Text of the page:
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Will Tschetter scouting report: What fans can expect out of the three-star PF

The lone three-star in the class is still highly-skilled.

With how decorated the 2021 recruiting class for Michigan is, it’s easy to forget about some of the guys who can still make an impact despite not being as highly ranked.

Will Tschetter (pronounced ‘Cheddar’) is one of those guys, as the Stewartville, Minnesota, native is a three-star recruit ranked outside the top 100 and as the 24th-best power forward.

Waking up before the sun comes up every morning to work on his family farm, Tschetter comes from an accomplished athletic family. His mom is the all-time leading scorer at North Dakota State, who holds more than a dozen school records, and his dad also played football at the school.

Before his Michigan commitment, Tschetter was also heavily recruited as a D-1 tight end, and said on the Defend The Block podcast his time playing football taught him how to succeed when the stakes are high.

With Tschetter likely being buried behind big men like Hunter Dickinson, Brandon Johns, Moussa Diabate and Caleb Houstan on the depth chart, he may not get many chances to be in those high-pressure situations right away. But Michigan fans might be pleasantly surprised when he does hit the floor.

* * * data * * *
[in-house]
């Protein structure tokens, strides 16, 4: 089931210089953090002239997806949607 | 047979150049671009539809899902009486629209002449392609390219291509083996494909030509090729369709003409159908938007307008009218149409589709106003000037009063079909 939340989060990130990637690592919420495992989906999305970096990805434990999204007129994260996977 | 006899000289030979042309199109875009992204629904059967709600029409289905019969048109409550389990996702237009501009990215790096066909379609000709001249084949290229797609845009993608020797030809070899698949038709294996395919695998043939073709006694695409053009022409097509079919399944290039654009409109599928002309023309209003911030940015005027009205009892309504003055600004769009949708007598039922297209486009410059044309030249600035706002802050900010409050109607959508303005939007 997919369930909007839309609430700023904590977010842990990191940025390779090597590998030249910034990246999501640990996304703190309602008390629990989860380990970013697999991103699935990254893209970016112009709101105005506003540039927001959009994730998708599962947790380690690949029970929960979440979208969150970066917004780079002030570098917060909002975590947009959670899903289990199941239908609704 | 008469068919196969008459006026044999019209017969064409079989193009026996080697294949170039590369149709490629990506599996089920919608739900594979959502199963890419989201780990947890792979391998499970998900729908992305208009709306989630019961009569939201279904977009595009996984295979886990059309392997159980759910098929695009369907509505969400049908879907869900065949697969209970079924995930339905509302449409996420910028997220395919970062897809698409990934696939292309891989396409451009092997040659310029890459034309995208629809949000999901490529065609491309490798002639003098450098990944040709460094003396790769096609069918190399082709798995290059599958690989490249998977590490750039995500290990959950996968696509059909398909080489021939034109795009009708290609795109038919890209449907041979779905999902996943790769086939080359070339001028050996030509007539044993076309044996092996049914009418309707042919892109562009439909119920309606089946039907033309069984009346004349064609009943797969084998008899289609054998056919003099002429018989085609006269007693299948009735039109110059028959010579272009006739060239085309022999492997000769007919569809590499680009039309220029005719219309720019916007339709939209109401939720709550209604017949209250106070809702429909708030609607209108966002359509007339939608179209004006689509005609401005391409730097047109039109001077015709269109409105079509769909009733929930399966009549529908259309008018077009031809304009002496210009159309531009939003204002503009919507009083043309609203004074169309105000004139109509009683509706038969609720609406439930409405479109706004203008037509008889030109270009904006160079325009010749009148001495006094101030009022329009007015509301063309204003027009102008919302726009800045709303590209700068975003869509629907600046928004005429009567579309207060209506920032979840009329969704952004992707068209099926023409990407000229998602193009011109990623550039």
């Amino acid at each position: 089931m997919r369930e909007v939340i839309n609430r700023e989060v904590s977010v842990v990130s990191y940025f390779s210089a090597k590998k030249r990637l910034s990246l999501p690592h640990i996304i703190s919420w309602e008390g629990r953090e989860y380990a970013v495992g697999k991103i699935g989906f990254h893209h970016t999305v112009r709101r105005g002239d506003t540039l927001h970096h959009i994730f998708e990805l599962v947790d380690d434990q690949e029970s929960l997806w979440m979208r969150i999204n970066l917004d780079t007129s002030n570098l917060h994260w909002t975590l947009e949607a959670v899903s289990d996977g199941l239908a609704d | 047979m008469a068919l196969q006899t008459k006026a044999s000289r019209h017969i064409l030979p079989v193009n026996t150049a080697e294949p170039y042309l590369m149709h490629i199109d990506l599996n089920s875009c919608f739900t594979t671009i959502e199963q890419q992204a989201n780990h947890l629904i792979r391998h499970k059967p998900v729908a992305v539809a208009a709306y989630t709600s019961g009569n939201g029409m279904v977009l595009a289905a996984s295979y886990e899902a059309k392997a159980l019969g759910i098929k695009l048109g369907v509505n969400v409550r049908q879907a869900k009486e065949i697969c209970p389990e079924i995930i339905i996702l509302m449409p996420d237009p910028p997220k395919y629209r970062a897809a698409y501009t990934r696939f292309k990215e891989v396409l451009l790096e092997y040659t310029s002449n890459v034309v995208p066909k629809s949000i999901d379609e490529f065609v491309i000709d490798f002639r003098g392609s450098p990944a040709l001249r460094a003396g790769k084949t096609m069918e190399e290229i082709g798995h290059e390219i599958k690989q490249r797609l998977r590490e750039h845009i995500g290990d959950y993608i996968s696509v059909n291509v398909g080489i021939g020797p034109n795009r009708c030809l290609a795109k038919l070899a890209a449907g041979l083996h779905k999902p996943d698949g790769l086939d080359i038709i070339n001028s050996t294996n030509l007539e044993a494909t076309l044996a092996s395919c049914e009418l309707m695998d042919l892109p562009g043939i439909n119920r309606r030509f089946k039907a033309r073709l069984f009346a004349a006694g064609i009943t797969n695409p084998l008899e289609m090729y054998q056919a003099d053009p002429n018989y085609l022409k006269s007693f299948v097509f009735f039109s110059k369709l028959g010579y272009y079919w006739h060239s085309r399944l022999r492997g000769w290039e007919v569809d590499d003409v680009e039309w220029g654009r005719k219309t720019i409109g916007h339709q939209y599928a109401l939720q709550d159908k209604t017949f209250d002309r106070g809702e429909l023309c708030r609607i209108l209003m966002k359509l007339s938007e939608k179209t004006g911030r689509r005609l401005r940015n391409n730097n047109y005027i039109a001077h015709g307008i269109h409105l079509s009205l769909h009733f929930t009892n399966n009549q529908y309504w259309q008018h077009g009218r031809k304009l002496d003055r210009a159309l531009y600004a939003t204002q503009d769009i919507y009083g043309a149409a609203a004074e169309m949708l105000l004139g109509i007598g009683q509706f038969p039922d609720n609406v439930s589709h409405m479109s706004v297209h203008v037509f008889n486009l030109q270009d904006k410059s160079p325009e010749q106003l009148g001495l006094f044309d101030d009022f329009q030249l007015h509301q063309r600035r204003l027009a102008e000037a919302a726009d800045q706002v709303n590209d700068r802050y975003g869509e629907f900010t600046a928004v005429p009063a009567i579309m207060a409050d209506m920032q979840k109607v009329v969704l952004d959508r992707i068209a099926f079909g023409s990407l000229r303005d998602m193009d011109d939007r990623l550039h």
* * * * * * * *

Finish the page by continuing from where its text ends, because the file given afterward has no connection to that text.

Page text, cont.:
The power forward reminds me of Kevin Love in the mid-2010s, as he plays the role of a stretch four who can be dominate in the post while also knocking down a few threes per game. He’s a confident shooter, and even though he has a fairly low release point on his jumper, he knows how to create space for his own shot.

Tschetter could be a great pick-and-pop guy for the Wolverines, providing a safety valve for the Michigan offense if action going toward the basket isn’t open.

The Minnesota native can also make defenders pay in the post, utilizing his size to rise up with mid-range jumpers. He artfully uses his pivot foot to beat defenders with an up-and-under or a quick hook shot.

He’s a versatile player who can blend into any offense thanks to his ability to play all over the floor. He is the ideal big man for John Beilein’s old three-point heavy offense who, under Juwan Howard, can play alongside guys like Diabate and Houstan.

Tschetter still has room to improve, as he still needs to increase his agility and get a little stronger to compete with fours and fives in the Big Ten. But he can improve upon those skills once he starts working in a college weight room.

He might not play right away and could be a candidate to be redshirted this upcoming season, but Michigan fans know they are getting a hardworking kid in Tschetter who can be a multi-level scorer and a secret weapon on offense for the Wolverines.